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Drop Dead at 100

Drop Dead at 100 The Stone Clinic
Drop dead in your 100s, playing some sport. This is our goal for our patients. If they can stay fit, recover from illness and injury, and keep their eye on the ball; dropping dead in action at 100+ is a great goal. Here is how to get there and how not to:

Military Knees

Military Knees
Standardized care is not always the best care. What we really need is an agile medical system that values innovation.

The CMI: What it Means to All of Us

The CMI: What it Means to All of Us
The re-introduction of the collagen meniscus implant (CMI), unavailable in the U.S. for more than five years, will mean an improved quality of life for thousands of Americans.

Regrowing your knee

Collegen Meniscus Implant
How a biological device can act as a trellis for new meniscus tissue to grow into, reconstructing missing segments of the meniscus shape.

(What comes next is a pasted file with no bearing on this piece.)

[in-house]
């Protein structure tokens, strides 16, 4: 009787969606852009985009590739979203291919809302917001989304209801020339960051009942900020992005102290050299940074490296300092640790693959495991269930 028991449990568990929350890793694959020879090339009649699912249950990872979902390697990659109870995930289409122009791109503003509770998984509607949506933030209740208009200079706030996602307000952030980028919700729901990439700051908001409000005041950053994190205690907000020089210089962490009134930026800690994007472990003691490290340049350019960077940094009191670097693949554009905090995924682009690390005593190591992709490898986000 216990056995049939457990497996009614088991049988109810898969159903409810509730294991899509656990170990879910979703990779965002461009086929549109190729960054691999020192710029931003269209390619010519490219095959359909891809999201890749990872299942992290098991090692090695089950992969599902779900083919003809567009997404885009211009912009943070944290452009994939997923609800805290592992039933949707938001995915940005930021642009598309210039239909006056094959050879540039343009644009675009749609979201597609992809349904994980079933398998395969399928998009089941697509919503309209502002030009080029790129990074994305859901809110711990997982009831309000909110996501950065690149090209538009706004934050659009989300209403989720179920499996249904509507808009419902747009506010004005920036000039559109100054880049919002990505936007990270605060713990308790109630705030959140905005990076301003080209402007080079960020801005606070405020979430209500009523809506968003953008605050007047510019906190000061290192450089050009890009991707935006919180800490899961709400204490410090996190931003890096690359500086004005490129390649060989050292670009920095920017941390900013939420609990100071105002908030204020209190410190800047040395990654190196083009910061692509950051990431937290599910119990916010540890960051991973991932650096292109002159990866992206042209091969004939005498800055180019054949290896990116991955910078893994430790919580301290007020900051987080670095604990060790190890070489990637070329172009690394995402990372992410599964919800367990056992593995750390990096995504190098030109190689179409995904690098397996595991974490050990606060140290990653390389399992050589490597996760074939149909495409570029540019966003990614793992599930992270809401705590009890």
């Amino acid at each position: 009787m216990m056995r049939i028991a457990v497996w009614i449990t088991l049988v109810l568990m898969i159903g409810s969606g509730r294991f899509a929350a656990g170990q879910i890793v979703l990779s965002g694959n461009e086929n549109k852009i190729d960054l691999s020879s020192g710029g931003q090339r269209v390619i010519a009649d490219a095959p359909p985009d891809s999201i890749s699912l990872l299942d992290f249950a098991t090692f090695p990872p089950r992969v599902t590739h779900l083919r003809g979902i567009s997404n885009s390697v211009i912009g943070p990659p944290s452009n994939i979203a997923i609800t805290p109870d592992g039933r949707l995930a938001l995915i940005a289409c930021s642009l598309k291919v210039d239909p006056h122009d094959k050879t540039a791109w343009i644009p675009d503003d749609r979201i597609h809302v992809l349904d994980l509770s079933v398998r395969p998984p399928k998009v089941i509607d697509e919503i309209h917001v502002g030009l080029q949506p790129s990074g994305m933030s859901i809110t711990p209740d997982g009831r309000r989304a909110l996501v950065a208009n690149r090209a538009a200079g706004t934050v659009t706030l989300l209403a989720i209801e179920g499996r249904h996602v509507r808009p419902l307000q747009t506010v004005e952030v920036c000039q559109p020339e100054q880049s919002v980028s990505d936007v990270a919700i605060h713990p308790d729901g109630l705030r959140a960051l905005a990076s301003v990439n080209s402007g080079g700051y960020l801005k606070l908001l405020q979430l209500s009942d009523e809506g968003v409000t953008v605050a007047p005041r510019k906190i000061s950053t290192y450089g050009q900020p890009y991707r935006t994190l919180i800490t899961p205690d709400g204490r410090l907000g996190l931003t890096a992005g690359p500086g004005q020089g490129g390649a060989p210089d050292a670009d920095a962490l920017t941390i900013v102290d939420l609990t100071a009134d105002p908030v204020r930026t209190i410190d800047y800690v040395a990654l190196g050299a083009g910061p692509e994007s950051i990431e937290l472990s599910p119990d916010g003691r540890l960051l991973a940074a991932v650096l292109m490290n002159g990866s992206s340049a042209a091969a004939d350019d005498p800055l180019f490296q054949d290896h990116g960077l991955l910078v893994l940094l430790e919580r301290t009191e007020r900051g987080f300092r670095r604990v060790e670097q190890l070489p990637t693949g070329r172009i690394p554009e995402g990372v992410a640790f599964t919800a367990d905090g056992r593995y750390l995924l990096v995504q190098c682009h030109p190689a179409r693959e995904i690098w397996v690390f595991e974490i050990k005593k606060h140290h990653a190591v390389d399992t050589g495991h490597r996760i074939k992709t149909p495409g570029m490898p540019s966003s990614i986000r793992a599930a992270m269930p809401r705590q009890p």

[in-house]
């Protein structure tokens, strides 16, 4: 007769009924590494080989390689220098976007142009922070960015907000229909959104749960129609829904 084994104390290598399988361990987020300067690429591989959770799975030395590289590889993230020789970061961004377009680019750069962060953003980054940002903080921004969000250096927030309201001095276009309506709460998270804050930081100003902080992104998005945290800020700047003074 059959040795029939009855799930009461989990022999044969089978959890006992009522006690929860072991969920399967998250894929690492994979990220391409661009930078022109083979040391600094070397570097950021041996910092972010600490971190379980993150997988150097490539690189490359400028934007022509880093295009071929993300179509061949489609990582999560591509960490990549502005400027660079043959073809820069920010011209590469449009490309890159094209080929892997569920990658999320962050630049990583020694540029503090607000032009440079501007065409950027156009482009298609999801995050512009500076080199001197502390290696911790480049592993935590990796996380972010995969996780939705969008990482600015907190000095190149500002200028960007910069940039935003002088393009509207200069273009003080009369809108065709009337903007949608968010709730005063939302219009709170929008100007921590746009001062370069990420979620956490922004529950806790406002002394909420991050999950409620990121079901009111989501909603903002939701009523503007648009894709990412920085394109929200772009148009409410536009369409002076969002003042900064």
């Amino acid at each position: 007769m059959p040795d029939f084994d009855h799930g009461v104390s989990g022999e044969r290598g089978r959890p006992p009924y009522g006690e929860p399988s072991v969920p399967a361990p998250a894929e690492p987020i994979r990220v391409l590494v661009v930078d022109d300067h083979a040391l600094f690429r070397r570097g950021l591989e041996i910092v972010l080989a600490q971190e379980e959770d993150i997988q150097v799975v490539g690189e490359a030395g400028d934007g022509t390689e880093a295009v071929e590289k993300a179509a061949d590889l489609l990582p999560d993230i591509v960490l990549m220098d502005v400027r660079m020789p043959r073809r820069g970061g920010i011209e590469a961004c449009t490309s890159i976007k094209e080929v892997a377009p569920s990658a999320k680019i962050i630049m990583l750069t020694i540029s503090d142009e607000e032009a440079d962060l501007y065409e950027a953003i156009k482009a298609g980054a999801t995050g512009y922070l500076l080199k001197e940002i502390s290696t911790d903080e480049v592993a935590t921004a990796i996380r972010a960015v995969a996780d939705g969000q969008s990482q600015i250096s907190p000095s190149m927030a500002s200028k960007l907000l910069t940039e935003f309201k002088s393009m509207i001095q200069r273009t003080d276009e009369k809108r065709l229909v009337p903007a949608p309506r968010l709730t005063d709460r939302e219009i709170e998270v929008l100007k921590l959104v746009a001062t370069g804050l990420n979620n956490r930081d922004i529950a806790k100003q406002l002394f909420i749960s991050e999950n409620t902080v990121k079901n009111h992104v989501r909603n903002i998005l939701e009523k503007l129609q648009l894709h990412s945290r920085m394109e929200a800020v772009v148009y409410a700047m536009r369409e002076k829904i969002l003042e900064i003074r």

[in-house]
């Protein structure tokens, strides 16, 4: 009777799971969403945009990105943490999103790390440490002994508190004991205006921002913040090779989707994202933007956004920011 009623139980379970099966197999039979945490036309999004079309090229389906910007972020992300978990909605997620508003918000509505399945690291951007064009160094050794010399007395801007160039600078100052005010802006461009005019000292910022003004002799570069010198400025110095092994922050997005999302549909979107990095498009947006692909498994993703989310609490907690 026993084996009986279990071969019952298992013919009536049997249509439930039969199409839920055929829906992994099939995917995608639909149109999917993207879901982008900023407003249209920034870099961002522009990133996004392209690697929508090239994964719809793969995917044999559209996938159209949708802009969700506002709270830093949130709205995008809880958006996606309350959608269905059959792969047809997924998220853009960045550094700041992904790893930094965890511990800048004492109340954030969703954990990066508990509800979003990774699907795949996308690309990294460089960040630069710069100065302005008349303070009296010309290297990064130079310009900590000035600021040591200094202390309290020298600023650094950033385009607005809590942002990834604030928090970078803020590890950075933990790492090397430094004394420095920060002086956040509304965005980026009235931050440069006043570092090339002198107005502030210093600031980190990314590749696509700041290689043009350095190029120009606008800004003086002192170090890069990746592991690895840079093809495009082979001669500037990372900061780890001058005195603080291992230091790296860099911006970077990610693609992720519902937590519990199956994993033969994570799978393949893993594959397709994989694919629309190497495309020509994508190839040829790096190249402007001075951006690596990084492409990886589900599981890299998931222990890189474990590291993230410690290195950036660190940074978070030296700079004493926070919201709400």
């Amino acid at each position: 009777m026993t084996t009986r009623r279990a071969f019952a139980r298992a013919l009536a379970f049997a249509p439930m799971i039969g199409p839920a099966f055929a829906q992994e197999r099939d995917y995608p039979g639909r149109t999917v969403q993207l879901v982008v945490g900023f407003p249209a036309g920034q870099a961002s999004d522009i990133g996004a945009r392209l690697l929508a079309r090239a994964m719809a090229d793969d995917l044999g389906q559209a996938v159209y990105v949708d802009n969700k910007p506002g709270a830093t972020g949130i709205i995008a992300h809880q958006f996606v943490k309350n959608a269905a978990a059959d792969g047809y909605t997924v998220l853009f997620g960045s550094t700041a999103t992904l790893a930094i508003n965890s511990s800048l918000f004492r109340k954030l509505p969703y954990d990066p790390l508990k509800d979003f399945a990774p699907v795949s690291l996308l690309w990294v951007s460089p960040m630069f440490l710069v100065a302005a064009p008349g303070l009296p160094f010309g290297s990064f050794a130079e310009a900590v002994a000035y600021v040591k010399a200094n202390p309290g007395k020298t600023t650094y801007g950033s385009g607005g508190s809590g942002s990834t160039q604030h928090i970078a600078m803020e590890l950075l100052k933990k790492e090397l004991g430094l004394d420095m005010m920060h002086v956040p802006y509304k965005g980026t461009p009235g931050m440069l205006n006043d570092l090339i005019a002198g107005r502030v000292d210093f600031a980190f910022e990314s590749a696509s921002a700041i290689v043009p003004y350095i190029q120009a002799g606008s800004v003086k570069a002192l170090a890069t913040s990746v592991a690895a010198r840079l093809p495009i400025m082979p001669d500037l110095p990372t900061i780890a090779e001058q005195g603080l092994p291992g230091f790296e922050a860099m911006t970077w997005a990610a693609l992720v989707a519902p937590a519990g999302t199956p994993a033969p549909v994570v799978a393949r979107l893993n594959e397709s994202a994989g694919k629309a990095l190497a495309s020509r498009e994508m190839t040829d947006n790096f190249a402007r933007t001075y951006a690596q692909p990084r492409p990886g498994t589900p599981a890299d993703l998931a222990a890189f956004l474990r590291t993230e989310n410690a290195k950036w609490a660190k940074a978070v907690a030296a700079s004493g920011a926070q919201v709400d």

The degradative soup of injury and arthritis

Arthritis may in fact be preventable if we are able to stop the production of the enzymes early after injury
New studies have shown that when a meniscus tissue is torn, pro-arthritis enzymes and factors are released, which stimulate the synovial lining cells of the joint to go into overdrive.

Cartilage Repair: Is it possible? Update from the Orthopedic Research Society symposium

Orthopedic Research Society Dr. Kevin Stone
As a part of this year’s ORS meeting, Dr. Kevin R. Stone was honored to join Dr. Gordana Vunjak-Novakovic as an invited speaker in a special translational research symposium session entitled “Cartilage Repair: Is it possible?

Why surgically fix a torn meniscus?

Fix a meniscus to avoid arthritis
A recent study suggested that meniscus surgery doesn't help. Studies can be misleading. Even small losses of meniscus tissue lead to big changes in force concentration on the tibia (shin bone) and eventually arthritis.

Why fix or replace a meniscus?

Why fix or replace a meniscus?
Losing a meniscus is tough on the body. Without a meniscus, the covering of each of the bones, called the articular cartilage, rub up against one another, which leads to pain and, eventually arthritis. Patients often ask me "Isn't there a shock absorber you can put back into the knee joint?"
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